Sunday, September 4, 2011

Flood Spawns Not-So-Secret Fishing Hole

Sunday, September 4, 2011

While flooding has caused problems for many, it has meant great fishing for those who can get to flooded areas. WSJ's Cameron McWhirter visits one spot in Rosedale, in the Mississippi Delta.

ROSEDALE, Miss.—The Mississippi River flood means heartache for many. For others, it means great fishing.

The fish are teeming—and biting—in what is usually a dry, forested area along the road leading to the Port of Rosedale, which has been closed by the flooding. The shallow inlet formed by the rising water is open for business, though, and most of Rosedale seems to know about the fishing hole.

At least 60 people parked their cars on the side of the road in the humid afternoon Wednesday and headed to the water's edge to throw in their lines. They brought coolers, buckets and bug spray. Within minutes of putting worm to hook, locals were hauling out a freshwater bounty of catfish, drum, bream and carp.

Flood Fishing

Scott Olson/Getty Images

William Jefferson fished in the street near his flooded home in the King's Community neighborhood of Vicksburg, Miss., Wednesday.

Risk Levels

See the latest data from flood gauges throughout the Midwest and South.

Fishermen grew excited as the water started to rise a few weeks ago, because they knew it meant easy catching, said Brooks Jones, sitting on a cooler by the water with two poles, and earthworms in a spaghetti sauce can. They weren't worried about their homes, which haven't flooded. Rosedale—a town of about 2,200 roughly halfway between Vicksburg, Miss., and Memphis, Tenn.—is protected by levees.

Officials have banned people from going on top of levees and have prohibited recreational boating during the flood. So people desperate to fish are finding places like this to drop in their lines.

"People come out here, catch fish, then head on home to fry them up for dinner," said Mr. Jones, who spent much of Wednesday by the water.

The temperature was near 90, and Mr. Jones wore a washcloth over his head for part of the day for relief from the sun. The 44-year-old pulled in lots of bream, but by early afternoon, none of the larger catfish. Mr. Jones didn't mind: he had enough fish to feed his family of three for a second night in a row.

People are pan frying and broiling the fish; some are cleaning them and freezing them for later. Others are planning large fish fries this weekend for friends and family.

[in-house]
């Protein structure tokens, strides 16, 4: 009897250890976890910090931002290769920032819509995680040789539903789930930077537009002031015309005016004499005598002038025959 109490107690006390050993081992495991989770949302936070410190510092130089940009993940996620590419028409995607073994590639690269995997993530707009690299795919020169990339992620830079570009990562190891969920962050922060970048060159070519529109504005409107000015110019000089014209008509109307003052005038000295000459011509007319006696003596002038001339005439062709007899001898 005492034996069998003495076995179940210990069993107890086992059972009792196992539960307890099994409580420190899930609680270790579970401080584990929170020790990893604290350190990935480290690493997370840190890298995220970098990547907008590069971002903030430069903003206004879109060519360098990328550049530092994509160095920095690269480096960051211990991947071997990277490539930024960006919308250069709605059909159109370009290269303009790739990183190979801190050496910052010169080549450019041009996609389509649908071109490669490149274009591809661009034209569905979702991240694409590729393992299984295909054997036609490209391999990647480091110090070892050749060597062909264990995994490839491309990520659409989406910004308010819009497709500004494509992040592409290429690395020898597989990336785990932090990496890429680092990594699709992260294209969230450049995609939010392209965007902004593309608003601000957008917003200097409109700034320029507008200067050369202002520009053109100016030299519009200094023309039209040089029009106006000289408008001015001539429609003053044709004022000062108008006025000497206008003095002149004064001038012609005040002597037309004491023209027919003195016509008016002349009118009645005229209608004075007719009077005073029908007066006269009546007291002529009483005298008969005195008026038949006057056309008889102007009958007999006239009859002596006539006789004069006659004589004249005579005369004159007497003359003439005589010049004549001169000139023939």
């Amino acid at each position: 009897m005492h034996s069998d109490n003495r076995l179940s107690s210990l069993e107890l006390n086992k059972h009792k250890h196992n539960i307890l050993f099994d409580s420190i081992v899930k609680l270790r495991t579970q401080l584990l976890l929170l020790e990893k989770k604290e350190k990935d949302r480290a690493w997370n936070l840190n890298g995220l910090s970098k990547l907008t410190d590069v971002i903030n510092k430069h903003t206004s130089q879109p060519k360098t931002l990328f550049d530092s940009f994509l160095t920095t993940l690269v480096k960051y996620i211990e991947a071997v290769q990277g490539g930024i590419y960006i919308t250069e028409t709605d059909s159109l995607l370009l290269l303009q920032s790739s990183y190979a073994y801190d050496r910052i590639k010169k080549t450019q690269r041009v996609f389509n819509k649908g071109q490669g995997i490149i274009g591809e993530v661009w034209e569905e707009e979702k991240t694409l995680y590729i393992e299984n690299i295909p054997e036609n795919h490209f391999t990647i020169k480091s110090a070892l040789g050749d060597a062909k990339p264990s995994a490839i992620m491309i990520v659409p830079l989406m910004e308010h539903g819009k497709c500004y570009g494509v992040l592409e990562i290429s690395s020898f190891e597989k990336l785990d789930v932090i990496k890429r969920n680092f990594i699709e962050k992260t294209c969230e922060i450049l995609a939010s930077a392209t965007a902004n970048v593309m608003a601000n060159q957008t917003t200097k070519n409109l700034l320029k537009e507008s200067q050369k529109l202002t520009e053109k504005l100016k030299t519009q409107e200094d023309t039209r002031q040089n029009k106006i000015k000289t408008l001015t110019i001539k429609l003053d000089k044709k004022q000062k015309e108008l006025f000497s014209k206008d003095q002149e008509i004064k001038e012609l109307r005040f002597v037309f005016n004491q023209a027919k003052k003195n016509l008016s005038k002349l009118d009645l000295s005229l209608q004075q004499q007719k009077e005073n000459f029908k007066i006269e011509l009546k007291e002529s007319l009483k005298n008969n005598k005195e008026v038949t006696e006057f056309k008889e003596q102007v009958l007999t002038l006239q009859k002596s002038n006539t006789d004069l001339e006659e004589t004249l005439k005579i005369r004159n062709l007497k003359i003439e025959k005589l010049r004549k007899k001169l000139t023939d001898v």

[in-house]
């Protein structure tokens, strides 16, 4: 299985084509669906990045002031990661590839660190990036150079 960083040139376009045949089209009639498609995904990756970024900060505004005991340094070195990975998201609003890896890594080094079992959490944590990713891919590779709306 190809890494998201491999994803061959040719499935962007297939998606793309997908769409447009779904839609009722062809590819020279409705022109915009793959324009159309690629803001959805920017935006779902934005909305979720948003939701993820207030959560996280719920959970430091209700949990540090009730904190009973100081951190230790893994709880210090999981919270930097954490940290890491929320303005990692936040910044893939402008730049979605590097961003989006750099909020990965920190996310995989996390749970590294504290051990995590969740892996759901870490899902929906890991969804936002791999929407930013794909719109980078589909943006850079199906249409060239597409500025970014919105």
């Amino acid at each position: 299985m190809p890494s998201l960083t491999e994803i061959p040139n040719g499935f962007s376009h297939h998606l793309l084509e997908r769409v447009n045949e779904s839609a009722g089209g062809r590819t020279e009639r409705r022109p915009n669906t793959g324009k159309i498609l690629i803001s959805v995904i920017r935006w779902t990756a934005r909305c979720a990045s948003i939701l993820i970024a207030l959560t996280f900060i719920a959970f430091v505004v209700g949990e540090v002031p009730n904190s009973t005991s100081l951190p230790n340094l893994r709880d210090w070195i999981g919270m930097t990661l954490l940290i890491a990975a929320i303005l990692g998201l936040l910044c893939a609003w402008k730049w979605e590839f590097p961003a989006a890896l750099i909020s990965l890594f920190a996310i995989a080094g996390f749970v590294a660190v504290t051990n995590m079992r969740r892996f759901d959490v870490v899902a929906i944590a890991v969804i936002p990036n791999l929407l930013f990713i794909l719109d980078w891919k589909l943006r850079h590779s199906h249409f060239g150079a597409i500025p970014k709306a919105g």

Pole fishing has been part of life along the Mississippi since long before Huckleberry Finn. It's particularly important here in the Mississippi Delta, one of the poorest areas of the U.S. For many struggling to make ends meet, fishing is a free source of food, said Peter Allen, a fisheries professor at Mississippi State University. "For a lot of people that don't have much, this makes up much of their protein," he said.

Several of those fishing this week were unemployed. Some were retired. Others held down several jobs, like bus drivers and security guards. Mr. Jones lives in Rosedale, his hometown, half the year and half the year in Nantucket, Mass., where he has seasonal work.

Fish along the Mississippi thrive during annual floods, said Mr. Allen, and so does fishing. Smaller species are pushed into shallower waters, where they are safe from predators, find many insects to eat, and can spawn safely.

Rodney Lewis, who is unemployed, spent two whole days this week on the road bank catching piles of catfish and bream. He sat on a cooler of bream as he threw his line in the water. Hundreds in Rosedale had heard this was the place to fish, he said. "As soon as they get off work, they're coming," he said.

But not everything coming out of the water is edible—or friendly. Snakes of all sizes swim up on the banks, and startled men and women periodically toss down their poles and run to their cars screaming when one slithers by.

Some have seen wild hogs coming out of the water onto the levees. Others caught an alligator recently close to a nearby road, Mr. Jones said.

Emma Wilson caught a huge Asian carp the other day. It frightened the 60-year-old retiree because she had never before seen the fish, an invasive species spreading through American waters. Once she landed it on the bank, it fought fiercely, she said. Still, she brought it home, and headed out again for more.

Wednesday, she had two catfish, two bass, two bream and a drum fish in three hours. They gasped and flopped in her cooler.

"Friends said the fish was biting out here, and so I thought I would give it a try," she said, smiling. "But I don't care if I caught nothing. Anytime I can get away from home and out on the bayou is good fishing."

Adults fishing outside their own property are supposed to have a state license, but a state Wildlife, Fisheries and Parks official said it would be up to an officer's discretion whether to write license citations during the flooding.

At the Port of Rosedale road, no one was worried about that. They were worried about bringing home a meal. "If the river does flood us out, at least we got something out of the deal," Mr. Jones joked.

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